|Bible Research > English Versions > 20th Century > New Living Translation|
Mark R. Norton, ed., Holy Bible, New Living Translation. Wheaton, Illinois: Tyndale House, 1996.
The New Living Translation is an extensive revision of Ken Taylor's Living Bible (published by Tyndale House in 1971). It was designed to improve the accuracy of Taylor's paraphrase. The origin of the version is described in a press release from Hannibal-LaGrange College, where one of the version's "reviewers," Robert Bergen, serves on the faculty:
In 1989, ninety evangelical scholars from various theological backgrounds and denominations were commissioned to revise the Living Bible. According to Bergen, the project began with the purpose of merely correcting parts of the Living Bible. However, as the 100 scholars began to work, the decision was made to complete an entirely new translation. Taylor, the original author of the Living Bible, approved this decision, and plans were made for Tyndale Publishing House to print the New Living Translation. The purpose of the New Living Translation (NLT) was to make a translation that is accurate with the original languages, yet lively and dynamic. Bergen and the other translators worked independently to correct the Living Bible or produce new translations, then worked together to produce a joint translation. Every book of the New Living Translation was reviewed by three or four people, then rated in the areas of accuracy and clarity. The scholars would debate their opinions, informally vote on the best wording, and the editorial board would decide the final translation. Each work of translation went through the channels of critique by the individual, a book committee, a general reviewer committee, and back to the individual. In 1994, the translators gathered again to make the revisions determined by the reviewers. Because of the extensive efforts of world-class Bible scholars, the New Living Translation is the most expensive translation project in the history of Bible translation.
Another of the reviewers, Craig Blomberg, has described the procedure very differently:
With the New Living Translation, the Bible was divided into sixths, with a scholar appointed general editor over each large chunk. Then individuals books of the Bible (or small collections of books) were parceled out to three experts (I worked on Matthew), who compiled long lists of suggestions for revising Ken Taylor’s original Living Bible Paraphrased. We ranked these in terms of priority, sent them to the general editor over our part of the Bible, who synthesized a selection of them, interacted with a Tyndale House stylist, and sent a draft back to us for us to repeat the process. Eventually the full translation emerged. (1)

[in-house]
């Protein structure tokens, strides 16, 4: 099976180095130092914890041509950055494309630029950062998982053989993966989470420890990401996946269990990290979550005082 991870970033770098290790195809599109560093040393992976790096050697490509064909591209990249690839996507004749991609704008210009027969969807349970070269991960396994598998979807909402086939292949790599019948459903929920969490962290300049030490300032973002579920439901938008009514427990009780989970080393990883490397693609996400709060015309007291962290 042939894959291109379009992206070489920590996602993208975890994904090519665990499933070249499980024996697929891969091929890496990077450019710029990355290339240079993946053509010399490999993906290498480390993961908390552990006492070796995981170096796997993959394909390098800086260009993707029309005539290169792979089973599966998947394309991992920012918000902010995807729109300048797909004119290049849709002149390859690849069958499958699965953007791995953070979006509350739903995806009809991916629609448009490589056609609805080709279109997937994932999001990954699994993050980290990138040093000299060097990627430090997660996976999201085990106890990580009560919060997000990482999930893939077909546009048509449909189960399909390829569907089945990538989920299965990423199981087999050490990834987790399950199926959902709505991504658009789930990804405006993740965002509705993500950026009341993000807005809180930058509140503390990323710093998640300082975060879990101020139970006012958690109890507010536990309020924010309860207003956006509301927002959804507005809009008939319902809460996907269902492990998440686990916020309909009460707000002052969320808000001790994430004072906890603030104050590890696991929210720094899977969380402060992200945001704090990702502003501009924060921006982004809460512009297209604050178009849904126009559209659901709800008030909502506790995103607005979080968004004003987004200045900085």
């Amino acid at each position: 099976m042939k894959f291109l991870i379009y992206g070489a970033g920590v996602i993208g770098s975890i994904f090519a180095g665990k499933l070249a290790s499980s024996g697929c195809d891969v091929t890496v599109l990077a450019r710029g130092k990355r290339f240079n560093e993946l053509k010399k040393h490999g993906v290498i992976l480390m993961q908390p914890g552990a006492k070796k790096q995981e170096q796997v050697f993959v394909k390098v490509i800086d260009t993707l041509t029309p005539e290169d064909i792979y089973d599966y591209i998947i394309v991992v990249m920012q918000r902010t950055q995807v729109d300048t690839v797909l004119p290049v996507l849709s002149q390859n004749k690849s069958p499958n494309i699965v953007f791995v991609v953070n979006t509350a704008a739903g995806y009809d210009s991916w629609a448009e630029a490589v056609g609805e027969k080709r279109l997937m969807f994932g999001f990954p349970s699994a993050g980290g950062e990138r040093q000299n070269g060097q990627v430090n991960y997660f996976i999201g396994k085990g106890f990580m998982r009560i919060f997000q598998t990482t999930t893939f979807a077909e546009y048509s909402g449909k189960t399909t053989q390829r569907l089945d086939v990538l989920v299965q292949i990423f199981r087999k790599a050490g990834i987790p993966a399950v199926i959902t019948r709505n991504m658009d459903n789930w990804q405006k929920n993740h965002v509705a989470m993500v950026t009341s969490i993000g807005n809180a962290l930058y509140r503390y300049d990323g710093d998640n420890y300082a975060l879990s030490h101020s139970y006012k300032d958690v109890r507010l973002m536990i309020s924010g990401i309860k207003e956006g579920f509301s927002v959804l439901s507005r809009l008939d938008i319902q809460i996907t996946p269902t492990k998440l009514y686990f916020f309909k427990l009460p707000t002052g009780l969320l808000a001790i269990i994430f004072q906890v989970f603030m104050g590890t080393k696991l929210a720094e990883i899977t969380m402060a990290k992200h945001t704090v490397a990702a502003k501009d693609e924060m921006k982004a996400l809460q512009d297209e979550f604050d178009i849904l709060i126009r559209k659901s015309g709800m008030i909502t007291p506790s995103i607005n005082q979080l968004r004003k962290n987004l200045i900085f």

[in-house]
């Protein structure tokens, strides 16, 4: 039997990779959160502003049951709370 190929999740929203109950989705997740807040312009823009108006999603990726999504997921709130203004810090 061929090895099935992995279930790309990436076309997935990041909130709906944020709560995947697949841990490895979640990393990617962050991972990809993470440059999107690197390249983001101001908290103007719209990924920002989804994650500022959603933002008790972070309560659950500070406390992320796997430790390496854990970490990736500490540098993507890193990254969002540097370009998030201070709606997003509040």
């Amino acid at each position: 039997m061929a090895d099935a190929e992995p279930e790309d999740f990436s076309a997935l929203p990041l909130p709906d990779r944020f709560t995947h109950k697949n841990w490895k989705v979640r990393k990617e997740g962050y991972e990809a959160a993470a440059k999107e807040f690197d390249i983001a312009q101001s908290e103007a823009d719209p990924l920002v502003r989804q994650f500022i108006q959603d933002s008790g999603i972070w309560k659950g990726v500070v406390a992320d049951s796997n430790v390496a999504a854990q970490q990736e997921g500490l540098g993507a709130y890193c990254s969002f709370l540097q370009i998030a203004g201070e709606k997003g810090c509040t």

This leaves us with the impression that the "reviewers" did not meet to discuss the revision and vote on changes, as the press release quoted above says, but merely sent suggestions to the editors. The press release also says that the NLT is an "entirely new translation," but an examination of the version shows that it inherits many renderings of the Living Bible which would probably not have been used by the NLT reviewers if they started from scratch. This can be seen plainly enough in any given chapter. For example, we randomly choose the first chapter of Job, and find that in verses 8-11 about two thirds of it (printed in red here) is inherited from the Living Bible:
|Literal translation||Living Bible||New Living Translation|
|8 And Jehovah said to Satan, "Have you considered my servant Job, that there is none like him on the earth, a blameless and upright man, who fears God and turns away from evil?"
9 Then Satan answered Jehovah and said, "Does Job fear God for no reason? 10 Have you not put a hedge around him and his house and all that he has, on every side? You have blessed the work of his hands, and his possessions have increased in the land. 11 But stretch out your hand and touch all that he has, and he will curse you to your face."
|8 Then the Lord asked Satan, "Have you noticed my servant Job? He is the finest man in all the earth—a good man who fears God and will have nothing to do with evil."
9 "Why shouldn't he, when you pay him so well?" Satan scoffed. 10 "You have always protected him and his home and his property from all harm. You have prospered everything he does—look how rich he is! No wonder he 'worships' you! 11 But just take away his wealth, and you'll see him curse you to your face."
|8 Then the LORD asked Satan, "Have you noticed my servant Job? He is the finest man in all the earth—a man of complete integrity. He fears God and will have nothing to do with evil."
9 Satan replied to the LORD, "Yes, Job fears God, but not without good reason! 10 You have always protected him and his home and his property from harm. You have made him prosperous in everything he does. Look how rich he is! 11 But take away everything he has, and he will surely curse you to your face!"